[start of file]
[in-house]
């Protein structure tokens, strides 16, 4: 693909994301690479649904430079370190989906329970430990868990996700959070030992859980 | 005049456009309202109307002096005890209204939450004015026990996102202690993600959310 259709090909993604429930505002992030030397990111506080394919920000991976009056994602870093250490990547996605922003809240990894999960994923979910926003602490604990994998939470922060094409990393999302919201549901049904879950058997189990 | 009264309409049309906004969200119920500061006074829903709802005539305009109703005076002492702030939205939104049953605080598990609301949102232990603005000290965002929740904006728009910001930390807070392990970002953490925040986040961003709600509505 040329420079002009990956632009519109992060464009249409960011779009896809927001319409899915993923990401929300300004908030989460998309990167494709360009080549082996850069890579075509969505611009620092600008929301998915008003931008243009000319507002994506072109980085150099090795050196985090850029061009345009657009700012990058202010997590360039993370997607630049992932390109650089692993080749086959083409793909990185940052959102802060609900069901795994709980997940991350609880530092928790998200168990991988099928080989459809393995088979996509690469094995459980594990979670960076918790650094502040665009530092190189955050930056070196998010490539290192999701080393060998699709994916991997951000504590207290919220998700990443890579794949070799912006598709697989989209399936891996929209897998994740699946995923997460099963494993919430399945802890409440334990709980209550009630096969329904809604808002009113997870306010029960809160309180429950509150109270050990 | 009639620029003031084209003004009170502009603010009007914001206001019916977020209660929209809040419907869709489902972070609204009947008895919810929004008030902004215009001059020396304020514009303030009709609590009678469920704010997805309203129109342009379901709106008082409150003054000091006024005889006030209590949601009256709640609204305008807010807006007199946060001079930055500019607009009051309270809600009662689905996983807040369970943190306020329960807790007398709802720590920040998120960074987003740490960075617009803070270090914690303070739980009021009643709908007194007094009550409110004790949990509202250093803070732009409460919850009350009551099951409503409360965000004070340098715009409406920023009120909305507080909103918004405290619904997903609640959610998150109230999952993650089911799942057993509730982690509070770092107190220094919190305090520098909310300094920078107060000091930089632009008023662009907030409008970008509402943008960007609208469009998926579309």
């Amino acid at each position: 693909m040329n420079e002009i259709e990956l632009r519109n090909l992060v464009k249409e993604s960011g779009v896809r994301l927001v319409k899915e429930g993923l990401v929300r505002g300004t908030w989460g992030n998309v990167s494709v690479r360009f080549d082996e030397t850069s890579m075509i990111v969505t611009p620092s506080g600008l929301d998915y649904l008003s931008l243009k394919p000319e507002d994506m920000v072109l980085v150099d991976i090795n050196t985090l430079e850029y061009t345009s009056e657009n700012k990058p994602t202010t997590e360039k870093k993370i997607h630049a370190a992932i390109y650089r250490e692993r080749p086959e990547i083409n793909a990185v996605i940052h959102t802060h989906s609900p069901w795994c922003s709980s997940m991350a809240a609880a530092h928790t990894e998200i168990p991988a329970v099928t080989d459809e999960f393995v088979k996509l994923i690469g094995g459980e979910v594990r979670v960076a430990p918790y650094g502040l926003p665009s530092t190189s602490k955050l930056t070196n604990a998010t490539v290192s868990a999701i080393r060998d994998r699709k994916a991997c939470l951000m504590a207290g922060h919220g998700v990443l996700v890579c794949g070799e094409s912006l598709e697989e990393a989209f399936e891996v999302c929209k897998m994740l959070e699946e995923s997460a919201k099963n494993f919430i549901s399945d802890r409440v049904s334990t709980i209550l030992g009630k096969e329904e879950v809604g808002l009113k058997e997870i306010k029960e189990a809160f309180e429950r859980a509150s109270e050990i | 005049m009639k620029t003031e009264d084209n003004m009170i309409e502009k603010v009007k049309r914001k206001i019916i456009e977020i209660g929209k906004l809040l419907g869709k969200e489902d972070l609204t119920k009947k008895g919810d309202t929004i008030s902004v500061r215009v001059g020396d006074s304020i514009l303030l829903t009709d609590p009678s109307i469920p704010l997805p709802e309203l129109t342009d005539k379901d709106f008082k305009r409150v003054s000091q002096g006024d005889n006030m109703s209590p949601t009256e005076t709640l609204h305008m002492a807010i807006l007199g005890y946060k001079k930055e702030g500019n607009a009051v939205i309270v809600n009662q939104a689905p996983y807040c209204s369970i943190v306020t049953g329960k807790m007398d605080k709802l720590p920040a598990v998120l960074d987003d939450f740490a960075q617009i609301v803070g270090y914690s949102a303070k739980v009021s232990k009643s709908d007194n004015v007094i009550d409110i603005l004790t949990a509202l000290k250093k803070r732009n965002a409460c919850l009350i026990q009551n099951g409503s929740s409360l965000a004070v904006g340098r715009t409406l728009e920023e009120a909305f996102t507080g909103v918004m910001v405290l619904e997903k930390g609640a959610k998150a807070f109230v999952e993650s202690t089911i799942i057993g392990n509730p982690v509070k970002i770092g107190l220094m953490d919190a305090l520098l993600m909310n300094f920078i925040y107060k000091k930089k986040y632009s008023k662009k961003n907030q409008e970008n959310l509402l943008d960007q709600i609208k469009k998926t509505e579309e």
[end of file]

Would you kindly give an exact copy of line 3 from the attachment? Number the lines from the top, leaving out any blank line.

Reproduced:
């Amino acid at each position: 693909m040329n420079e002009i259709e990956l632009r519109n090909l992060v464009k249409e993604s960011g779009v896809r994301l927001v319409k899915e429930g993923l990401v929300r505002g300004t908030w989460g992030n998309v990167s494709v690479r360009f080549d082996e030397t850069s890579m075509i990111v969505t611009p620092s506080g600008l929301d998915y649904l008003s931008l243009k394919p000319e507002d994506m920000v072109l980085v150099d991976i090795n050196t985090l430079e850029y061009t345009s009056e657009n700012k990058p994602t202010t997590e360039k870093k993370i997607h630049a370190a992932i390109y650089r250490e692993r080749p086959e990547i083409n793909a990185v996605i940052h959102t802060h989906s609900p069901w795994c922003s709980s997940m991350a809240a609880a530092h928790t990894e998200i168990p991988a329970v099928t080989d459809e999960f393995v088979k996509l994923i690469g094995g459980e979910v594990r979670v960076a430990p918790y650094g502040l926003p665009s530092t190189s602490k955050l930056t070196n604990a998010t490539v290192s868990a999701i080393r060998d994998r699709k994916a991997c939470l951000m504590a207290g922060h919220g998700v990443l996700v890579c794949g070799e094409s912006l598709e697989e990393a989209f399936e891996v999302c929209k897998m994740l959070e699946e995923s997460a919201k099963n494993f919430i549901s399945d802890r409440v049904s334990t709980i209550l030992g009630k096969e329904e879950v809604g808002l009113k058997e997870i306010k029960e189990a809160f309180e429950r859980a509150s109270e050990i | 005049m009639k620029t003031e009264d084209n003004m009170i309409e502009k603010v009007k049309r914001k206001i019916i456009e977020i209660g929209k906004l809040l419907g869709k969200e489902d972070l609204t119920k009947k008895g919810d309202t929004i008030s902004v500061r215009v001059g020396d006074s304020i514009l303030l829903t009709d609590p009678s109307i469920p704010l997805p709802e309203l129109t342009d005539k379901d709106f008082k305009r409150v003054s000091q002096g006024d005889n006030m109703s209590p949601t009256e005076t709640l609204h305008m002492a807010i807006l007199g005890y946060k001079k930055e702030g500019n607009a009051v939205i309270v809600n009662q939104a689905p996983y807040c209204s369970i943190v306020t049953g329960k807790m007398d605080k709802l720590p920040a598990v998120l960074d987003d939450f740490a960075q617009i609301v803070g270090y914690s949102a303070k739980v009021s232990k009643s709908d007194n004015v007094i009550d409110i603005l004790t949990a509202l000290k250093k803070r732009n965002a409460c919850l009350i026990q009551n099951g409503s929740s409360l965000a004070v904006g340098r715009t409406l728009e920023e009120a909305f996102t507080g909103v918004m910001v405290l619904e997903k930390g609640a959610k998150a807070f109230v999952e993650s202690t089911i799942i057993g392990n509730p982690v509070k970002i770092g107190l220094m953490d919190a305090l520098l993600m909310n300094f920078i925040y107060k000091k930089k986040y632009s008023k662009k961003n907030q409008e970008n959310l509402l943008d960007q709600i609208k469009k998926t509505e579309e």